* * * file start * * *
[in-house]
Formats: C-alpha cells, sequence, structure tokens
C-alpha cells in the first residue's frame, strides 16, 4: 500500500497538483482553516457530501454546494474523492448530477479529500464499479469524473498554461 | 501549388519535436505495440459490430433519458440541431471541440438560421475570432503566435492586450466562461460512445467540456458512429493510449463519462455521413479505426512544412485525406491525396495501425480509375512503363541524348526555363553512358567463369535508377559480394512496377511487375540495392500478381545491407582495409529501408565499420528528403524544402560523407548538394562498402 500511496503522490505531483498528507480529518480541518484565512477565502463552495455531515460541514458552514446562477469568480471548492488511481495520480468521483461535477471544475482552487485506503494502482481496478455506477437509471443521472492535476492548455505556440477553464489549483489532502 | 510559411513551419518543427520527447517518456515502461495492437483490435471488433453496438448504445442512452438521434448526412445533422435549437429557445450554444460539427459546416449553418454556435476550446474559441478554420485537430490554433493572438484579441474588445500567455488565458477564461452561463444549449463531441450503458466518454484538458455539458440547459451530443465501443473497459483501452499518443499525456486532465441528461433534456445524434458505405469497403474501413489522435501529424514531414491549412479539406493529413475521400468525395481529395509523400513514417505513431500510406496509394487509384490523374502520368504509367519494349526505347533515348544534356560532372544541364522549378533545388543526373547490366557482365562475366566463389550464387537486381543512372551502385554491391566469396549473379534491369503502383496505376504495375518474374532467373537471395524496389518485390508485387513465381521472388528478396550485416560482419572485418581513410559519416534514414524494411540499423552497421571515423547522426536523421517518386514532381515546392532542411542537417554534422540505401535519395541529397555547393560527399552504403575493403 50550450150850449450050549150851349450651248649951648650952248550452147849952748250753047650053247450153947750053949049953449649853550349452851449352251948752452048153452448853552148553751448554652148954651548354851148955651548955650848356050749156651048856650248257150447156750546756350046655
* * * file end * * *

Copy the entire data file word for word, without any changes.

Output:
[in-house]
Formats: C-alpha cells, sequence, structure tokens
C-alpha cells in the first residue's frame, strides 16, 4: 500500500497538483482553516457530501454546494474523492448530477479529500464499479469524473498554461 | 501549388519535436505495440459490430433519458440541431471541440438560421475570432503566435492586450466562461460512445467540456458512429493510449463519462455521413479505426512544412485525406491525396495501425480509375512503363541524348526555363553512358567463369535508377559480394512496377511487375540495392500478381545491407582495409529501408565499420528528403524544402560523407548538394562498402 500511496503522490505531483498528507480529518480541518484565512477565502463552495455531515460541514458552514446562477469568480471548492488511481495520480468521483461535477471544475482552487485506503494502482481496478455506477437509471443521472492535476492548455505556440477553464489549483489532502 | 510559411513551419518543427520527447517518456515502461495492437483490435471488433453496438448504445442512452438521434448526412445533422435549437429557445450554444460539427459546416449553418454556435476550446474559441478554420485537430490554433493572438484579441474588445500567455488565458477564461452561463444549449463531441450503458466518454484538458455539458440547459451530443465501443473497459483501452499518443499525456486532465441528461433534456445524434458505405469497403474501413489522435501529424514531414491549412479539406493529413475521400468525395481529395509523400513514417505513431500510406496509394487509384490523374502520368504509367519494349526505347533515348544534356560532372544541364522549378533545388543526373547490366557482365562475366566463389550464387537486381543512372551502385554491391566469396549473379534491369503502383496505376504495375518474374532467373537471395524496389518485390508485387513465381521472388528478396550485416560482419572485418581513410559519416534514414524494411540499423552497421571515423547522426536523421517518386514532381515546392532542411542537417554534422540505401535519395541529397555547393560527399552504403575493403 50550450150850449450050549150851349450651248649951648650952248550452147849952748250753047650053247450153947750053949049953449649853550349452851449352251948752452048153452448853552148553751448554652148954651548354851148955651548955650848356050749156651048856650248257150447156750546756350046655